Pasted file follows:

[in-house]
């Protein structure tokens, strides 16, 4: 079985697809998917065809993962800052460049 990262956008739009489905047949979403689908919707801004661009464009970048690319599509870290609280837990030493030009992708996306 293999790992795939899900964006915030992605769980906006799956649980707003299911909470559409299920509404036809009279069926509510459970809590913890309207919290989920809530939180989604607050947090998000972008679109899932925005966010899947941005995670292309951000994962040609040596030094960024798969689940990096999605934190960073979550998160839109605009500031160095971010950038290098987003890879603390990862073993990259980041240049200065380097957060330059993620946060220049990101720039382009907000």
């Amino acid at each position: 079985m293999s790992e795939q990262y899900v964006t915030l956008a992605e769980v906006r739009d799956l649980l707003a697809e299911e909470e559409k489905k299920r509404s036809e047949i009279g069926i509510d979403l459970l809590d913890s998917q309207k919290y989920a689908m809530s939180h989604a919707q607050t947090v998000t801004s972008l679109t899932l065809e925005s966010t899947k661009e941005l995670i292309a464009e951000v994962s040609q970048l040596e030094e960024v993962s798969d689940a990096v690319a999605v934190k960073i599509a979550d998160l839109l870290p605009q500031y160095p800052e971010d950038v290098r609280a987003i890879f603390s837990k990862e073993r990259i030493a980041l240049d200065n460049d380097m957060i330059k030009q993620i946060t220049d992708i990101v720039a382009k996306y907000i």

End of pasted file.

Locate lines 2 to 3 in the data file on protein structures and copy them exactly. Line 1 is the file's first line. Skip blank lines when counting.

């Protein structure tokens, strides 16, 4: 079985697809998917065809993962800052460049 990262956008739009489905047949979403689908919707801004661009464009970048690319599509870290609280837990030493030009992708996306 293999790992795939899900964006915030992605769980906006799956649980707003299911909470559409299920509404036809009279069926509510459970809590913890309207919290989920809530939180989604607050947090998000972008679109899932925005966010899947941005995670292309951000994962040609040596030094960024798969689940990096999605934190960073979550998160839109605009500031160095971010950038290098987003890879603390990862073993990259980041240049200065380097957060330059993620946060220049990101720039382009907000």
């Amino acid at each position: 079985m293999s790992e795939q990262y899900v964006t915030l956008a992605e769980v906006r739009d799956l649980l707003a697809e299911e909470e559409k489905k299920r509404s036809e047949i009279g069926i509510d979403l459970l809590d913890s998917q309207k919290y989920a689908m809530s939180h989604a919707q607050t947090v998000t801004s972008l679109t899932l065809e925005s966010t899947k661009e941005l995670i292309a464009e951000v994962s040609q970048l040596e030094e960024v993962s798969d689940a990096v690319a999605v934190k960073i599509a979550d998160l839109l870290p605009q500031y160095p800052e971010d950038v290098r609280a987003i890879f603390s837990k990862e073993r990259i030493a980041l240049d200065n460049d380097m957060i330059k030009q993620i946060t220049d992708i990101v720039a382009k996306y907000i």